Jesus Son of God - Luke 3

Group Questions

  1. Take a few minutes to answer the question "Who am I?". Use no more than five words. Share your answers with one another, along with any needed explanation.

  2. In Luke 3:21-22, Father Son and Spirit are all manifest. In your own words, describe the quality of relationship between the Father and Son.

  3. What bearing does Jesus' sonship have on us as his followers? How is our 'sonship' (or daughterhood) similar to his? Different? For help, see Romans 8:9-17

  4. What place does sonship have in defining our identity? If you lived every day as a beloved, well pleasing child, how would it impact your life? What keeps us from living in light of this reality?

For further discussion and/or personal study:

  1. In the 1st Century, the term 'Son of God' was already full of cultural connotations. Read the following excerpt from Baker Encyclopedia of the Bible:

    • Jesus’ unique sonship is antithetical to concepts of sonship popular in the ancient world. In Hellenism, people believed a man could be a “son of the gods” in many ways: in mythology, by cohabitation of a god with a woman whose offspring was imagined to be superhuman; in politics, by giving generals and emperors high honors in the cult of Roman emperor worship; in medicine, by calling a doctor “son of Asclepius”; and eventually by ascribing to anyone with mysterious powers or qualities the title or reputation of “divine man.”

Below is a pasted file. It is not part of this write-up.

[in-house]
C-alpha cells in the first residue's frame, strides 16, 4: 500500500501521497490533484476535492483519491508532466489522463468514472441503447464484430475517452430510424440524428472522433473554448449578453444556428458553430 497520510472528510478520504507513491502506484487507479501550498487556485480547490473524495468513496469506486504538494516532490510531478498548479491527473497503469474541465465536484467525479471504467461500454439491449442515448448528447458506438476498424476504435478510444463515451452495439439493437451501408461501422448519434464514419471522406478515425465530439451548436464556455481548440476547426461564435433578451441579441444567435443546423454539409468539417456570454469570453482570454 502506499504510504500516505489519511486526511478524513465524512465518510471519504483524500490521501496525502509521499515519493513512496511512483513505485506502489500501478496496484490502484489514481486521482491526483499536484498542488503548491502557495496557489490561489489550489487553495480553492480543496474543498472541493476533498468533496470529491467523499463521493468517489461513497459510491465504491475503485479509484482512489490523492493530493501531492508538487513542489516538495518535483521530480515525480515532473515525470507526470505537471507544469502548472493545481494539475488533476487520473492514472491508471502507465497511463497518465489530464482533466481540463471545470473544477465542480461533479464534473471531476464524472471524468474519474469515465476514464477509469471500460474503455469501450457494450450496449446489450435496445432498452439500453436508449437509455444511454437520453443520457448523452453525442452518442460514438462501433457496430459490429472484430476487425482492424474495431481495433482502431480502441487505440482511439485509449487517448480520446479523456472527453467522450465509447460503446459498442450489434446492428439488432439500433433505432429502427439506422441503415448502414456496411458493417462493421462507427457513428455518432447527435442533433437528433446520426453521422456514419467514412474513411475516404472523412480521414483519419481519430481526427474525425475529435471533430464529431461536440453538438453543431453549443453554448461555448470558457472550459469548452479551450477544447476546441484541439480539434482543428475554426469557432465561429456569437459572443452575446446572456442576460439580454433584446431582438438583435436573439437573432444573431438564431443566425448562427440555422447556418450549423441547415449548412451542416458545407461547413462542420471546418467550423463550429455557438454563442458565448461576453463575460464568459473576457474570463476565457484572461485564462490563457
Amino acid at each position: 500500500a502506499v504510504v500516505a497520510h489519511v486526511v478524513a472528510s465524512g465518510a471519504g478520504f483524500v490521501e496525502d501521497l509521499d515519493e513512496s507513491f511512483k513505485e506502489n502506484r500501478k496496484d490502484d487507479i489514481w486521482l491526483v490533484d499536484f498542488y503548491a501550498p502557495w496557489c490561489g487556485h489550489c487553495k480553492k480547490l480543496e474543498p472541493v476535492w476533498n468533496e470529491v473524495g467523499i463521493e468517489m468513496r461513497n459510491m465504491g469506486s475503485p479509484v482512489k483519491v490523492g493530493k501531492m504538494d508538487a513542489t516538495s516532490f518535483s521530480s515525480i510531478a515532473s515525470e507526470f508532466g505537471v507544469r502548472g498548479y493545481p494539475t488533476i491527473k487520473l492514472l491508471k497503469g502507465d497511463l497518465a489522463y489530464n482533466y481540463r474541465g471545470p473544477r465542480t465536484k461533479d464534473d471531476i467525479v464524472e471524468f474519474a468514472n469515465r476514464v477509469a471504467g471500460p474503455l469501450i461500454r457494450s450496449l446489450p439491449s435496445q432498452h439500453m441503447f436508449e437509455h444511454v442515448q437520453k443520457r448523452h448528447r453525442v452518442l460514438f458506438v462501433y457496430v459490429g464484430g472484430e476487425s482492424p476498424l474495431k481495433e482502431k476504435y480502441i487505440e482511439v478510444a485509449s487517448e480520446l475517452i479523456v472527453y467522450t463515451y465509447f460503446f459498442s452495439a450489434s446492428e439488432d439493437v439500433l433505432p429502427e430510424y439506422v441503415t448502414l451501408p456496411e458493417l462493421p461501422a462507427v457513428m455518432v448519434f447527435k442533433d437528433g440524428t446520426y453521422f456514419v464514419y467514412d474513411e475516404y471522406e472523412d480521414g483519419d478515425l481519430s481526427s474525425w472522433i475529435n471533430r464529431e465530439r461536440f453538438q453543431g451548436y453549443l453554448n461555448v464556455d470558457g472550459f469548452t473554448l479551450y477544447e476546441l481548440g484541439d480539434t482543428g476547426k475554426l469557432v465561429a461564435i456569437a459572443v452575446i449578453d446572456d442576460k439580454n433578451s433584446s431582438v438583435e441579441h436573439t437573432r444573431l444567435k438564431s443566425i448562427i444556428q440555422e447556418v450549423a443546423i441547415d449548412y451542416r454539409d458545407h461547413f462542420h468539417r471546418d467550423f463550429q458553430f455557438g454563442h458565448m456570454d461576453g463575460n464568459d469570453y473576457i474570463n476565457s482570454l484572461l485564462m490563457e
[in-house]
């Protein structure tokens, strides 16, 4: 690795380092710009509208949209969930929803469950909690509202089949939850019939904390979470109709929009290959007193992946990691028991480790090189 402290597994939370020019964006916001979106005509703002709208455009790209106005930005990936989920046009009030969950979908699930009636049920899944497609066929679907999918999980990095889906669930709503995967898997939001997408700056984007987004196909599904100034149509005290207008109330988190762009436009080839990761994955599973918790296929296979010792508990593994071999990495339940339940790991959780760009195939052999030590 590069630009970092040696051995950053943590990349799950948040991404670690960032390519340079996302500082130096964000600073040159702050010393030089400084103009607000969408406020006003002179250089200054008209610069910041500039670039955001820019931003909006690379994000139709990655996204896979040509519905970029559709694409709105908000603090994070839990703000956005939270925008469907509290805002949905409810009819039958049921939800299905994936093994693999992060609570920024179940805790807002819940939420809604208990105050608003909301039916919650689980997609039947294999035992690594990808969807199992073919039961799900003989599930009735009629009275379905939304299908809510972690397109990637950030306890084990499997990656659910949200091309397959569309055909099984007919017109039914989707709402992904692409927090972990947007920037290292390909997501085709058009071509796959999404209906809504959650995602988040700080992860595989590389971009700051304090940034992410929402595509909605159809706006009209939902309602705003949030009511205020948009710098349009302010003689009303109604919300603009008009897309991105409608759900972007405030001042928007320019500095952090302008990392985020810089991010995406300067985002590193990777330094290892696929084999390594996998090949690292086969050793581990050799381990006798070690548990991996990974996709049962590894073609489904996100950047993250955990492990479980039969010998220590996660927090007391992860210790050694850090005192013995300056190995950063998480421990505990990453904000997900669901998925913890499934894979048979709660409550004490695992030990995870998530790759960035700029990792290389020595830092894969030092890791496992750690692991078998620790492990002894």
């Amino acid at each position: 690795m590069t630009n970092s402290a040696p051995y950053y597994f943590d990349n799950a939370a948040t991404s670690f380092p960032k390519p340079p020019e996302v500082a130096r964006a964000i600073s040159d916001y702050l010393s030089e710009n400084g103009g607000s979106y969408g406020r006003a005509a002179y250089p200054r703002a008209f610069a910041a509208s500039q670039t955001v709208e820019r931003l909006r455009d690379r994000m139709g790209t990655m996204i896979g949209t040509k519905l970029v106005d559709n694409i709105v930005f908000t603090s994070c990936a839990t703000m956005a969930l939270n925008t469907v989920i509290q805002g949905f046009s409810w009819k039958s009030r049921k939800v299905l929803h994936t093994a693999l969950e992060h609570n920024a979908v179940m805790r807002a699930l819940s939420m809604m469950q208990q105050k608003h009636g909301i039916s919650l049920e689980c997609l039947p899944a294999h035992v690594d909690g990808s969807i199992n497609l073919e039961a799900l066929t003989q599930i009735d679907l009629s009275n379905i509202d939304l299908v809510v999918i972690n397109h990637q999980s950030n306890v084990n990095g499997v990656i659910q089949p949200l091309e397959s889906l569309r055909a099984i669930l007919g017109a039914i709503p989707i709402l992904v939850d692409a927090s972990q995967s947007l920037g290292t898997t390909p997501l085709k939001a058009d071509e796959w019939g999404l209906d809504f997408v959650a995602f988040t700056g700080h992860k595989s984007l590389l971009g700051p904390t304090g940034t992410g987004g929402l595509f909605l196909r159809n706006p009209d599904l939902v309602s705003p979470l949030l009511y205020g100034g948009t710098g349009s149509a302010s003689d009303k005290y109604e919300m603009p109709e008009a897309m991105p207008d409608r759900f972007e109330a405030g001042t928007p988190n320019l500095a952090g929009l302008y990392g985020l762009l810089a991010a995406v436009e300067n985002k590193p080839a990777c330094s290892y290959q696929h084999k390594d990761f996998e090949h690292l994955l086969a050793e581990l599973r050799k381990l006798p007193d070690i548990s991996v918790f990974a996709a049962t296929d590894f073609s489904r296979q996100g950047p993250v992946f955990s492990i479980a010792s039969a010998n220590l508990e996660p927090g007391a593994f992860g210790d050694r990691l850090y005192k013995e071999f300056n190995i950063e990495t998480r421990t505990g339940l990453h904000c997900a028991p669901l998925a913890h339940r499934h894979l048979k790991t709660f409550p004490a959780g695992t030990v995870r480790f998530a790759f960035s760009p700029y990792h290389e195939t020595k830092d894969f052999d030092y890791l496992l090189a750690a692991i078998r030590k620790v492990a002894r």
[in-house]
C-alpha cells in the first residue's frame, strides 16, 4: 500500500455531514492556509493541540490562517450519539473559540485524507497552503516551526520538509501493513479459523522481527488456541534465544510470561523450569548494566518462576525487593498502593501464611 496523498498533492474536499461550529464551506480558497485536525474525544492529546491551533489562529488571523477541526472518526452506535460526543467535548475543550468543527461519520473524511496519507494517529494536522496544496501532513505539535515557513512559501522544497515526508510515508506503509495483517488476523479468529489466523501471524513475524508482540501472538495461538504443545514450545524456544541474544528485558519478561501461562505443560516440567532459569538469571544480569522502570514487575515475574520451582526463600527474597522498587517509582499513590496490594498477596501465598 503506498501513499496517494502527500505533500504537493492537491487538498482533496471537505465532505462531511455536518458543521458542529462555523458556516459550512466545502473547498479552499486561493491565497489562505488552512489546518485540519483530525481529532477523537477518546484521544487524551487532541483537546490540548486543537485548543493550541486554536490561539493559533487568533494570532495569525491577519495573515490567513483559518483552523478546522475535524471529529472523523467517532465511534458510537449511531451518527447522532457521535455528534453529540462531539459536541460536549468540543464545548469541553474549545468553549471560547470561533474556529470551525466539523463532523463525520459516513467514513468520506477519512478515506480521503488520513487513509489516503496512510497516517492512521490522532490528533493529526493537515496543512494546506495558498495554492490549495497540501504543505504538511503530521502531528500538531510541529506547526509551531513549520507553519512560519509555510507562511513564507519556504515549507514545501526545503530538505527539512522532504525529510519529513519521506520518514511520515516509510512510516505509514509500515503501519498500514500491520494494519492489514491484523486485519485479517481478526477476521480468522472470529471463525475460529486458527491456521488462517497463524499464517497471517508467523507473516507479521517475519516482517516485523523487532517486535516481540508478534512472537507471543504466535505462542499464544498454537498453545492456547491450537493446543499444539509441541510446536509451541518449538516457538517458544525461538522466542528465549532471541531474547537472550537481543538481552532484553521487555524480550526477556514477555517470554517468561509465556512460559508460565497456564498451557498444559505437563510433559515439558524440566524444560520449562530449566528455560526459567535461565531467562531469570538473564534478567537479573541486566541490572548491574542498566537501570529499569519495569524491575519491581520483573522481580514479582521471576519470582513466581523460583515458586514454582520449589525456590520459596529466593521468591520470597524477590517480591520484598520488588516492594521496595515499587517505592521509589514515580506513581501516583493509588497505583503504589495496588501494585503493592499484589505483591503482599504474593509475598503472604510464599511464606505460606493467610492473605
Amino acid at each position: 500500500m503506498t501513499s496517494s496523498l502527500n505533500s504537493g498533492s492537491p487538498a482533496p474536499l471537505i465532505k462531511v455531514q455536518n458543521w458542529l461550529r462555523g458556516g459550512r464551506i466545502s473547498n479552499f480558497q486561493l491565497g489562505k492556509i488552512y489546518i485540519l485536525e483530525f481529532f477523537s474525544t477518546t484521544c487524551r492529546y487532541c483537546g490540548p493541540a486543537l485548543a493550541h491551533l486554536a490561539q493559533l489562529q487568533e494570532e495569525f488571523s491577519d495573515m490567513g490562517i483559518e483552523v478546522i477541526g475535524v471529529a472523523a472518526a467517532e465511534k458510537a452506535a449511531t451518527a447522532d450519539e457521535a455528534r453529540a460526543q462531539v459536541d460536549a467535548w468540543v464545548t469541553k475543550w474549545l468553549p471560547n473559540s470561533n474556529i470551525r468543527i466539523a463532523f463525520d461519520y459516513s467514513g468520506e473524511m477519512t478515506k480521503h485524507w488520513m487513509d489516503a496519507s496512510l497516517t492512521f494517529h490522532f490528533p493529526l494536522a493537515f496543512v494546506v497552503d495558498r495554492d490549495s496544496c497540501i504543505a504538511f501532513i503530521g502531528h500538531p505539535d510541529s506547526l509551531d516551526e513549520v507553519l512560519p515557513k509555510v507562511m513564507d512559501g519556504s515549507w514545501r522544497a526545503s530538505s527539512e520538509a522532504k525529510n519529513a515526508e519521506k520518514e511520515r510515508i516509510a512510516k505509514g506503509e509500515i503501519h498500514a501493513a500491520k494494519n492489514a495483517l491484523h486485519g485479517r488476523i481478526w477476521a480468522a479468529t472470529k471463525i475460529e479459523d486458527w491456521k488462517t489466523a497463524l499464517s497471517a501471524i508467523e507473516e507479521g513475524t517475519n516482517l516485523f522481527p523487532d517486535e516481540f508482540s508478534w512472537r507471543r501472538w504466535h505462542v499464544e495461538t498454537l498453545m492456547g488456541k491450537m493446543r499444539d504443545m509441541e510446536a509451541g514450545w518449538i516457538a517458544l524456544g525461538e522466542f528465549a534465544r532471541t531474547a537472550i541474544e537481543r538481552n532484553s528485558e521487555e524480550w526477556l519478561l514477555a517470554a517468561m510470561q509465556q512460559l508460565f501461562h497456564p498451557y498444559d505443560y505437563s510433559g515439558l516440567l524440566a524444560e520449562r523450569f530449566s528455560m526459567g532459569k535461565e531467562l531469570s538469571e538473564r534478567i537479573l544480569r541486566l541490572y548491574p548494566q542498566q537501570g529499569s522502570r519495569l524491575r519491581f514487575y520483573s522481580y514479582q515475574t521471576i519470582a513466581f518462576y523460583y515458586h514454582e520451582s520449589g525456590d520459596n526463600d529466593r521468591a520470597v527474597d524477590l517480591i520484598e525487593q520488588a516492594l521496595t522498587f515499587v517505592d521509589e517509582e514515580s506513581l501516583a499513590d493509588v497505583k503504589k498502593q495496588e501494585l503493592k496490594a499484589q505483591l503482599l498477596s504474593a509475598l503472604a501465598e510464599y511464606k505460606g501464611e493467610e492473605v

In the OT, certain men before the days of Noah (Gn 6:1–4) and “the angels” (including Satan, Jb 1:6; 2:1, and other heavenly beings, Ps 29:1; 82:6; 89:6 rsv margin) are called “sons of God.” Israel as a people was the chosen son of God. This corporate sonship became the basis of Israel’s redemption from Egypt: “Israel is my first-born son” (Ex 4:22; cf. Jer 31:9). Corporate sonship was the context for focus on personal sonship in the divine sanction of David as king: “I will be his father, and he will be my son” (2 Sm 7:14). David’s “adoptive” sonship was by divine decree: “I will proclaim the decree … ‘You are my son; today I have become your Father” (Ps 2:7); and it was the prophetic prototype of the “essential” sonship of Jesus, David’s royal son (Mt 3:17; Mk 1:11; Lk 3:22; Acts 13:33; Heb 1:5; 5:5). Other messianic prophecies ascribe divine names to the Davidic messiah: “Immanuel” (Is 7:13, 14) and “Mighty God, Everlasting Father” (9:6, 7). These are fulfilled in Jesus (Mt 1:23; 21:4–10; 22:41–45).

  2. Luke understood the cultural climate of the day, and intentionally builds a new 'theology of Sonship' in his gospel.

    Split into groups of 2. For about 5 minutes, have each group explore one of the passages below and record any info that helps shape the identity of Jesus as 'Son'. (If you have less than 12 people, omit or combine passages. If you have more than 12 people, form larger groups)

    • Luke 1:26-38

    • Luke 2:1-21

    • Luke 2:22-40

    • Luke 2:41-52

    • Luke 3:1-22

    • Luke 3:23-38

  3. Compare your findings with one another. In what ways does Luke intend for us to understand the term with regard to Jesus? How does it differ from Hellenist/Roman understanding? From OT Hebrew understanding?

  4. Spend time worshiping Jesus the Son of God in light of all the facets of his glory represented in Luke's narrative.

Robb EsperatComment